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Annual Report | Tourism: Science educator enjoys sharing his knowledge with tourists

Daniel Schnackenberg, 12, watches instructor James Owens describe how to test which car is faster during Headwaters Science Center's Summer Science Club. Kayla Prasek|Bemidji Pioneer

BEMIDJI - From teaching educational programs to filling out grant applications to gathering water samples, no two days are ever the same for James Owens.

Owens, 51, is a science educator at Headwaters Science Center in downtown Bemidji, where he has worked for seven years.

A typical day for Owens starts with getting the floor ready to be open for the day, he said.

"We clean the animal cages and make sure everything is ready to go," Owens said. "From there, it depends on the day."

Some days, Owens spends working on grant applications. Others he spends doing water sampling.

Owens's favorite days are those when he has a program to teach, he said.

"They're a way to teach that there's a fun way to see science," Owens said. "We get a lot of school trips in here."

While April and May are filled with field trip groups, Owens said summer is HSC's busiest time.

"During the summer, we get a lot of tourists," Owens said. "The weather is really what drives them to us. If it's blazing heat, they come here looking for a place to cool off; and if it's raining, they come here to let the kids run around."

While much of his work is with children, Owens said the tourists are a refreshing change of pace.

"I have a lot of conversations with children, and I love them," Owens said. "But I learn a lot from tourists, too. This is a place where knowledge is not nerdy. It's expected here. It's a good thing."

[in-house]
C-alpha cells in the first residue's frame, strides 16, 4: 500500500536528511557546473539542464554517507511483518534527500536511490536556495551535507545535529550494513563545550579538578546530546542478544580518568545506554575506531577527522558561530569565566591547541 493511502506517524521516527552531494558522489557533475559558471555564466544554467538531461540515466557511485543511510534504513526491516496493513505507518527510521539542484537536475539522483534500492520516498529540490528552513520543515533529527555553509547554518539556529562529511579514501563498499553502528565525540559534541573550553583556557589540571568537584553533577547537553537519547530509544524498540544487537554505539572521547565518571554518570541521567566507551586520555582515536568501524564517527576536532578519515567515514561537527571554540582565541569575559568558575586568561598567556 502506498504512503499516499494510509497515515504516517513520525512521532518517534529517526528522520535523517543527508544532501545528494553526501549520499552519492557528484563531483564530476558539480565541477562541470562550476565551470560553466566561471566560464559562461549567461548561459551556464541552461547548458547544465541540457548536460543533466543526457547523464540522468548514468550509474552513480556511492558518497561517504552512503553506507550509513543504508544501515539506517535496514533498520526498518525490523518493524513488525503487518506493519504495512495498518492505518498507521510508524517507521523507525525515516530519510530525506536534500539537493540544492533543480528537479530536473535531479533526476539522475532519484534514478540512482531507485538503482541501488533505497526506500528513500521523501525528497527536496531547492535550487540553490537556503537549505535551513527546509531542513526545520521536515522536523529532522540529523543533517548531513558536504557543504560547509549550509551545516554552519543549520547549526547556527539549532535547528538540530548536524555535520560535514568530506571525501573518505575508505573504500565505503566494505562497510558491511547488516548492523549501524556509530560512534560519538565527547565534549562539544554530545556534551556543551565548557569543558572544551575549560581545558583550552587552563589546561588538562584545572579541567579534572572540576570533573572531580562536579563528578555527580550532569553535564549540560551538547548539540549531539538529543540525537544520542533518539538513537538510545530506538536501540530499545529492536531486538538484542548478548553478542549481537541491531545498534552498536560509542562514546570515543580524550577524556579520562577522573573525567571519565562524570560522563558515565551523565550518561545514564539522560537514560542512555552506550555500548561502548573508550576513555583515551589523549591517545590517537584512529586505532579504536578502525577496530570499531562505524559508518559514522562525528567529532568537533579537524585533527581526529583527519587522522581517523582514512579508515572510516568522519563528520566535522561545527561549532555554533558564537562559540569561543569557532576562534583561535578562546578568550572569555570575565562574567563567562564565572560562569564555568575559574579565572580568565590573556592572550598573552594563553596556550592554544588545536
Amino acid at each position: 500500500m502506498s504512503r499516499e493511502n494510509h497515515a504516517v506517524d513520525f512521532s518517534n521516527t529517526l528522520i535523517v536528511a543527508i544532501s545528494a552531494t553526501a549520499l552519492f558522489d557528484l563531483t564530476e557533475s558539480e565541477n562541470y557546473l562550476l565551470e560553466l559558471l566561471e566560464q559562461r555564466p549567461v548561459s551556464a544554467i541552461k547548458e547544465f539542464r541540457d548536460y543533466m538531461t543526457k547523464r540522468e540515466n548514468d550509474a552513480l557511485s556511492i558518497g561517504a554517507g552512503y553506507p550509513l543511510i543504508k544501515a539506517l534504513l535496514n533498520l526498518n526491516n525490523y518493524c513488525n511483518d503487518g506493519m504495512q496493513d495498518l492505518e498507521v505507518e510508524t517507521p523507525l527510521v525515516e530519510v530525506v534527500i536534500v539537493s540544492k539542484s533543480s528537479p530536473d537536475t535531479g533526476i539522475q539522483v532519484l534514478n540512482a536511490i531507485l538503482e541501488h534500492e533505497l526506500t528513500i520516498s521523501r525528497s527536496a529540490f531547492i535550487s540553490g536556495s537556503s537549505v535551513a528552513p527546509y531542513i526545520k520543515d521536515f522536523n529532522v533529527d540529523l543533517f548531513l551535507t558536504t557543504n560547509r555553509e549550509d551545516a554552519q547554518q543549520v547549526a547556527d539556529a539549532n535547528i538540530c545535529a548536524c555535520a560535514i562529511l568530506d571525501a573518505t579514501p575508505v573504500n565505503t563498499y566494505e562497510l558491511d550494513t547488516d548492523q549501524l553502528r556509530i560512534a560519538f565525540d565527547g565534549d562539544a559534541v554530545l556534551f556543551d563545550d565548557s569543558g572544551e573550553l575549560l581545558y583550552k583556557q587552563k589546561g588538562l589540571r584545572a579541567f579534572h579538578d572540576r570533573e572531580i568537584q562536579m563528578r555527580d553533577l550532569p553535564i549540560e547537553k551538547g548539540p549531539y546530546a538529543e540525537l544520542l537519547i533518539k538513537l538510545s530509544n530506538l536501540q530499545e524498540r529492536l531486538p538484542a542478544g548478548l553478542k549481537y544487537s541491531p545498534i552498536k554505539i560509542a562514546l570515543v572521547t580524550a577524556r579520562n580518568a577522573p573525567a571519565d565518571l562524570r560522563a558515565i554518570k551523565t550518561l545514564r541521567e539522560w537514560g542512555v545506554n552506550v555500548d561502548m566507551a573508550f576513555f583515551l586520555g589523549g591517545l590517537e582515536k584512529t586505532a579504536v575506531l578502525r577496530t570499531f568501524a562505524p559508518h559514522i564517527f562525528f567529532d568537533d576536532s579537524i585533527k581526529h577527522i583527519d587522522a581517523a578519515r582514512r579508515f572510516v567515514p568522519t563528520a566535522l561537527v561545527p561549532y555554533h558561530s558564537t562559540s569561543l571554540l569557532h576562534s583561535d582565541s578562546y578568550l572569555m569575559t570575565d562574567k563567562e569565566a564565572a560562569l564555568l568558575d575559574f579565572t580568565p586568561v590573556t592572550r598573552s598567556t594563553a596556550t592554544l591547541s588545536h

To encourage everyone who comes through the door to share their knowledge, Owens said the center is more relaxed in the summer.

"On rainy days, some families will stay all day long," Owens said. "We get to know the families. It's interesting to see all the family dynamics and social interactions."

Owens said his goal, whether he's showing a family how to use an exhibit or teaching a class, is to always encourage learning.

"When they're having fun, you just sneak the learning in," Owens said.

This summer, Owens will be helping build a nanotechnology exhibit and instructing the Engineering Innovations Camp and the Summer Science Club.

"The camps are always fun," Owens said. "These kids receive a formal education nine months out of the year. We take a different approach here - a more informal approach."

It was these aspects which brought Owens to HSC, he said.

"I really love the creative elements, and I get to see a lot of that in the programs and exhibits," Owens said. "It's a way to see different things. It's really what drew me here - the creative stuff."

Owens said he never knows who is going to walk through the door, and as a result, he learns something every day.

"I do this not because I have to work but because I like it," Owens said. "I love being around the children, and it's meaningful work."